If you’re thinking about selling your Jersey Shore home if its either a house or a condo, many owners don’t want to put much more money into a house. My experience is make sure your house was curb appeal first and the basics must be in good working order. If customers see a broken faucet they only will assume the house is much needed repair elsewhere. If you don’t want to do the work then price it accordingly.
According to Fitch Ratings, home improvement spending will increase 3.5% in 2010 over 2009 levels. This spur of activity is largely attributed to the first-time homebuyer incentives.
Existing home sales are traditionally a strong driver of home improvement spending, as sellers often renovate and buyers often remodel. Existing home sales fell 13.1% in 2008, rose 4.9% in 2009 and are expected to rise 2.5% in 2010.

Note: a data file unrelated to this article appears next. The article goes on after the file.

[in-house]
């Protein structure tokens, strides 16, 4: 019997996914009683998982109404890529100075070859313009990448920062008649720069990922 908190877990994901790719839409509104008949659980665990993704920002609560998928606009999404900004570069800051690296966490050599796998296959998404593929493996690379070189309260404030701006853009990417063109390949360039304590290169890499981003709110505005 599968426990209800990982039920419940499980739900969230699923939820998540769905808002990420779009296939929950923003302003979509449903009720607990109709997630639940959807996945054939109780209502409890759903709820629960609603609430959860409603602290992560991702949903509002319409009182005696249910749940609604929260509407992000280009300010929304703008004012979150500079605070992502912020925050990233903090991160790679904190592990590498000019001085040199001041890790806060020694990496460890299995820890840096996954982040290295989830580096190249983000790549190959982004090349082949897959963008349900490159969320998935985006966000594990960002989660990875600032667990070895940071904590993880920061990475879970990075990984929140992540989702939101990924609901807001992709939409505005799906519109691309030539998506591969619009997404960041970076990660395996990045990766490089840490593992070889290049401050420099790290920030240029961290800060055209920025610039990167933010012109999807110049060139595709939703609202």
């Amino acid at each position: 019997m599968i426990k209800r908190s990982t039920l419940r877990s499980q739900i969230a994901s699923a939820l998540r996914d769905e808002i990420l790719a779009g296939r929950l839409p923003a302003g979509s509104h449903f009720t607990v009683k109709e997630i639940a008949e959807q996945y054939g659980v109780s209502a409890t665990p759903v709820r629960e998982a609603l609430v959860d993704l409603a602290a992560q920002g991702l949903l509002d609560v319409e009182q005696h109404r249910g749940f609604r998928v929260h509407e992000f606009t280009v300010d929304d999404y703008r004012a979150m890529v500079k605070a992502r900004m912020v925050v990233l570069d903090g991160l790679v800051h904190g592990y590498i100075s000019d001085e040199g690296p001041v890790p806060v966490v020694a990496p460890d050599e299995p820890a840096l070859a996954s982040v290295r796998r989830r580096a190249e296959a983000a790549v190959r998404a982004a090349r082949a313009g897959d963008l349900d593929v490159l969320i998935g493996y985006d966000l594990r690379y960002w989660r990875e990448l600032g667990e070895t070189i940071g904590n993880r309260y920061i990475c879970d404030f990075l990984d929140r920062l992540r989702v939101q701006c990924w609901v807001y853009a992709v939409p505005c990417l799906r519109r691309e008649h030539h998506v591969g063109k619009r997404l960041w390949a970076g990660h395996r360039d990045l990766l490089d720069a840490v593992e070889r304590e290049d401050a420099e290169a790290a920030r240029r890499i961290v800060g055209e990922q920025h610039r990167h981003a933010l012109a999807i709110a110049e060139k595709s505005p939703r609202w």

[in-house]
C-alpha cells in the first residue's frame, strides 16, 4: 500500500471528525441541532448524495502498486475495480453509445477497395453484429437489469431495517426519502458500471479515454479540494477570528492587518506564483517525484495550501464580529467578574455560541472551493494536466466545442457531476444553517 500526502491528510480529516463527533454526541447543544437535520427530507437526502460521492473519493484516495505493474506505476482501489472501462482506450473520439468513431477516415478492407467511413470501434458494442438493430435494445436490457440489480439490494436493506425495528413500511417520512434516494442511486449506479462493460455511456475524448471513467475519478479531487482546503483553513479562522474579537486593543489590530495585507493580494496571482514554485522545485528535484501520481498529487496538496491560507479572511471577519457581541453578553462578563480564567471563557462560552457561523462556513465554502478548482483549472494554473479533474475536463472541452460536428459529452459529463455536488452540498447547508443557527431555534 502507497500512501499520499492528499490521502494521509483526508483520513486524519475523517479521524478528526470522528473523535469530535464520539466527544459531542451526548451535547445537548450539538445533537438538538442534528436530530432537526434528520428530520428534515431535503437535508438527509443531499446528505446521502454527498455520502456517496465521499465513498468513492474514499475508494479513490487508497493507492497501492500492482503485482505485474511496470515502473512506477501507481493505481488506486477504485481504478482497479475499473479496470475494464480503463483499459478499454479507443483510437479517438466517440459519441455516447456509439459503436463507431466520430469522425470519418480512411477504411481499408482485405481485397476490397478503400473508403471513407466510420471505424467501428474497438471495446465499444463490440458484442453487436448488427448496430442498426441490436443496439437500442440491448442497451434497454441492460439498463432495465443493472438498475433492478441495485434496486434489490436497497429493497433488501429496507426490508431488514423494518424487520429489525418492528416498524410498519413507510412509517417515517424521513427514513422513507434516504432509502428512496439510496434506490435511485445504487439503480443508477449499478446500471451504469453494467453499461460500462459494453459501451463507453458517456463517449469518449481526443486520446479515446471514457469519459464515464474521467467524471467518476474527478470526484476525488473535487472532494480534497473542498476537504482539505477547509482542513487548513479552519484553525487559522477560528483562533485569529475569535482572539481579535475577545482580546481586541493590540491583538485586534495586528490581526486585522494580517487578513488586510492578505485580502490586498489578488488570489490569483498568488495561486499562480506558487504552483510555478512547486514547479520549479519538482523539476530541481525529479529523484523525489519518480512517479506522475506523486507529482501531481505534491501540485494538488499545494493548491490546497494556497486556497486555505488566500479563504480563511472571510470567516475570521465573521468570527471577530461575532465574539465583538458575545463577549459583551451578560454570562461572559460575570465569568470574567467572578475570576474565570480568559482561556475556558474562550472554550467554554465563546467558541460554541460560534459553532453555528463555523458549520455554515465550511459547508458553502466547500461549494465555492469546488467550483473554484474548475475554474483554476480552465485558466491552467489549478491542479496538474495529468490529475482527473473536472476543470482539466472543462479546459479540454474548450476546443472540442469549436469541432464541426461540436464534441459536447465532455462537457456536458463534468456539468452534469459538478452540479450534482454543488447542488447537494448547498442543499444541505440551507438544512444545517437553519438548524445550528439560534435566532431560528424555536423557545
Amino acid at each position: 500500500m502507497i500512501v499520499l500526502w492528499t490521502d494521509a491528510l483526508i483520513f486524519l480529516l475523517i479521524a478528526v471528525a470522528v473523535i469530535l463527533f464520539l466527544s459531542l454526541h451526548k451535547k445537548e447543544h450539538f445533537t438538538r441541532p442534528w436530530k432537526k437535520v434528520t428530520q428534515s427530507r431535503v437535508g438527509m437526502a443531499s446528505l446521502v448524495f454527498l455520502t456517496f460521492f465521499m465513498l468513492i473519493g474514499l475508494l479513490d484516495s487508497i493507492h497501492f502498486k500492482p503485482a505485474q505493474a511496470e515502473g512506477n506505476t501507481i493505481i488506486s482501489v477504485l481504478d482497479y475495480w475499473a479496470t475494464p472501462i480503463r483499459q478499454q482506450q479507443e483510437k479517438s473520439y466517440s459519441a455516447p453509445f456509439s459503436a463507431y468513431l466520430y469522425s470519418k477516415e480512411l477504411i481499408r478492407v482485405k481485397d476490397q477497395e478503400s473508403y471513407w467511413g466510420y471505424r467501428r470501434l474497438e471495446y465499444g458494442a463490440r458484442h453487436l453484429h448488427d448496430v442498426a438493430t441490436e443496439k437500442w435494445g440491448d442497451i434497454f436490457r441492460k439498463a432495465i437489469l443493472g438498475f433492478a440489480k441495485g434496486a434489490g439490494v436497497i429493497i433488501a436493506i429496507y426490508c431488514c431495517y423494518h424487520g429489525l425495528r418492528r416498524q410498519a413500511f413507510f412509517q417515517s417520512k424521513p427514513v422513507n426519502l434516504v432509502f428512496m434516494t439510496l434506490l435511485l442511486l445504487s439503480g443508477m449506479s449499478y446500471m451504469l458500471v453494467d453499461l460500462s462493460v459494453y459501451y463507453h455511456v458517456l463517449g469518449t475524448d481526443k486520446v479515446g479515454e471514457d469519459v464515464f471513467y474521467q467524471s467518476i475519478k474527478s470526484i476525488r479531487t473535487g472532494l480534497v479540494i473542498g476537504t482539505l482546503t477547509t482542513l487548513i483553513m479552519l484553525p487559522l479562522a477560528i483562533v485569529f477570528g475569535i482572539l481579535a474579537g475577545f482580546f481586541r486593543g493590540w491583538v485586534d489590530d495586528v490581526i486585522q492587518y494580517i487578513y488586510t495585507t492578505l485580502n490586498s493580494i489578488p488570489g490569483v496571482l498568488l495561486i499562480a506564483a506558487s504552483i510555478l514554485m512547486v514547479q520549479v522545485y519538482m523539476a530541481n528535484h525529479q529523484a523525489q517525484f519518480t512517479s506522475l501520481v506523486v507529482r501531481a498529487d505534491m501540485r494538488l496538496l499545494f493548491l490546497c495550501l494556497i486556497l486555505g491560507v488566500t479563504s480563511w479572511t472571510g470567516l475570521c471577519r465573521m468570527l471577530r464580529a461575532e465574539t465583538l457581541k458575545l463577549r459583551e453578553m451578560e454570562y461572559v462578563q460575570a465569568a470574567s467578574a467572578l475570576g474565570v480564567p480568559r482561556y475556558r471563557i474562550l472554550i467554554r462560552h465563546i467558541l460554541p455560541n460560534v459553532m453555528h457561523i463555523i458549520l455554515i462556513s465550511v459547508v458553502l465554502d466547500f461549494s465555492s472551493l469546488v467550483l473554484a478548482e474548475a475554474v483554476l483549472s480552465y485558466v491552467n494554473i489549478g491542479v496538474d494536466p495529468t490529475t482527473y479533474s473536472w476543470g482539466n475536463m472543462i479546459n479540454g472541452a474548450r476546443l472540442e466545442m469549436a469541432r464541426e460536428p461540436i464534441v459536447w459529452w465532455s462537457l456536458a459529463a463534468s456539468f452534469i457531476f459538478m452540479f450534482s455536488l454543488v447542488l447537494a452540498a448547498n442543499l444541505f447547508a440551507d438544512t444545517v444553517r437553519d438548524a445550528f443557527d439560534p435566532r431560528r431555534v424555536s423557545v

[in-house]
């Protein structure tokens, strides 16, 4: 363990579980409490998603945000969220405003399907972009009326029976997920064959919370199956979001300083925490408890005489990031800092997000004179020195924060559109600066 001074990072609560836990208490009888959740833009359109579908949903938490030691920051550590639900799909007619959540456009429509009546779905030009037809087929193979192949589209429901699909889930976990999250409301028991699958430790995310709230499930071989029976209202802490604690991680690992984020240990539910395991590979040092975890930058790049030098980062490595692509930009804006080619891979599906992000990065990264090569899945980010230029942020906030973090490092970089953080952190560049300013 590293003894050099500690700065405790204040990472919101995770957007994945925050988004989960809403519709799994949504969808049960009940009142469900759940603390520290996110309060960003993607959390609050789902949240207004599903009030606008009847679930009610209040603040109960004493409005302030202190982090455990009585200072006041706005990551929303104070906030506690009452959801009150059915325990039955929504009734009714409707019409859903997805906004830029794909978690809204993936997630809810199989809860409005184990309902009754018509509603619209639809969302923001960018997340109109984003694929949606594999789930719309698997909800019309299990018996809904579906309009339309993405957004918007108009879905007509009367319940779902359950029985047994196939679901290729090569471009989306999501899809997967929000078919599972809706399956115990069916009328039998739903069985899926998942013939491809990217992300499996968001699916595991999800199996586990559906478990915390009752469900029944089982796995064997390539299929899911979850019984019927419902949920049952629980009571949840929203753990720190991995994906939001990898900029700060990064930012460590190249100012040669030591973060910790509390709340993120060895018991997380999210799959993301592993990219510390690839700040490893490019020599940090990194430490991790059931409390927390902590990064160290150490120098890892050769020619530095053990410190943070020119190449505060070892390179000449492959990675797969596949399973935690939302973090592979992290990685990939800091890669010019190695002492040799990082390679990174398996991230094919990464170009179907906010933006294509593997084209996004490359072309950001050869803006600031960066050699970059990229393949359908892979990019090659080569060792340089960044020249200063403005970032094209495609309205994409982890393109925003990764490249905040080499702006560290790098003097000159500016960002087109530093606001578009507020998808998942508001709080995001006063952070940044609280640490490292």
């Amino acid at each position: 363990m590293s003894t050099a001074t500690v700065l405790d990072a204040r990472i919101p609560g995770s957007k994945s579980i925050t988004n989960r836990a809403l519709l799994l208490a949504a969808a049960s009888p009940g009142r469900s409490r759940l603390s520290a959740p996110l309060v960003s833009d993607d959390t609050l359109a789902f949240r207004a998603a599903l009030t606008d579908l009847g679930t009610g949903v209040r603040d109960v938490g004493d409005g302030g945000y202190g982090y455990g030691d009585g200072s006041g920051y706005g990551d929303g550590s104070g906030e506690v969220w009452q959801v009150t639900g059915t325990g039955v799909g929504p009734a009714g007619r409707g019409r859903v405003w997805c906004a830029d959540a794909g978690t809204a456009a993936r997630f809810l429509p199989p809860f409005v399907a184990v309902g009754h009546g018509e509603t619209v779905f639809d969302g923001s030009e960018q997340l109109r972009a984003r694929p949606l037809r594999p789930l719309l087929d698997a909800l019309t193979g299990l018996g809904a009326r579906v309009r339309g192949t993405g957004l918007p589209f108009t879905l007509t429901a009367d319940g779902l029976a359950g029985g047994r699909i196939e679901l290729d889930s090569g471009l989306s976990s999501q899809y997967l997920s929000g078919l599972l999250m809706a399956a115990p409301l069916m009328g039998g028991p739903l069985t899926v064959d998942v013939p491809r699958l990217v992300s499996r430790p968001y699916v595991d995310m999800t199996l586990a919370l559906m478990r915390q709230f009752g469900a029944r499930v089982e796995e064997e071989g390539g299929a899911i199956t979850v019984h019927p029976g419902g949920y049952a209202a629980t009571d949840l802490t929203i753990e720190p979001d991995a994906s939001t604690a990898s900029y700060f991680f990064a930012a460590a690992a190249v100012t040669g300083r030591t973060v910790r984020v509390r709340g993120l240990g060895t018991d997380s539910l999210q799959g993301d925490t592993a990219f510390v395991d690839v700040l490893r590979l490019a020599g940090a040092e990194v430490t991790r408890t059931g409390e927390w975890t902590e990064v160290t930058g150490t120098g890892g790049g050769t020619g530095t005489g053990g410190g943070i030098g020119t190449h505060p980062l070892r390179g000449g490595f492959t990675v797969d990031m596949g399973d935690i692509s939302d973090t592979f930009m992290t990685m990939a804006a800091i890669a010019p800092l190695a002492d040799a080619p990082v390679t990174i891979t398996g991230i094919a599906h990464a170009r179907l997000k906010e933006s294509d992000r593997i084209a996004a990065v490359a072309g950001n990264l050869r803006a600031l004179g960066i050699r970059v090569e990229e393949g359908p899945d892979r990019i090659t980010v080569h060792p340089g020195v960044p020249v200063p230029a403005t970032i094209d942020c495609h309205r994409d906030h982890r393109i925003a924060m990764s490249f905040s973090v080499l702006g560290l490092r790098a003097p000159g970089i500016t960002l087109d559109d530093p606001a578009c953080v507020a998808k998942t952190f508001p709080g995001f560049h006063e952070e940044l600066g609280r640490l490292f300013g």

Current home improvement trends highlight those with universal appeal and a reasonable price tag. Seven of the top 10 projects, according to Remodeling Magazine’s Cost vs. Value Report, were exterior replacement projects such as windows, doors and siding. This is because curb appeal is king. Topping the list were a steel entry door, with a project return of 128.9%, and fiber-cement siding, with a project return of 83.6%.
Increasing the number of bedrooms is also popular because adding space adds value. Converting an attic into a bedroom jumped to the third spot in cost recouped. With a costly average price tag of $49,346, it is nevertheless the least expensive way to add conditioned living space. The project provided a return of 83.1%.
Inexpensive ways of sprucing up the home, such as painting, cleaning carpets and replacing old fixtures, are popular. Improvements that increase energy efficiency and cut down on utility bills are getting a big boost because of their eligibility for federal tax credits through the end of 2010. Certain appliances also qualify for state rebate programs.
Home improvement spending is anticipated to grow. The Leading Indicator of Remodeling Activity (LIRA) anticipates growth accelerating to the double-digit range in the first quarter of 2011.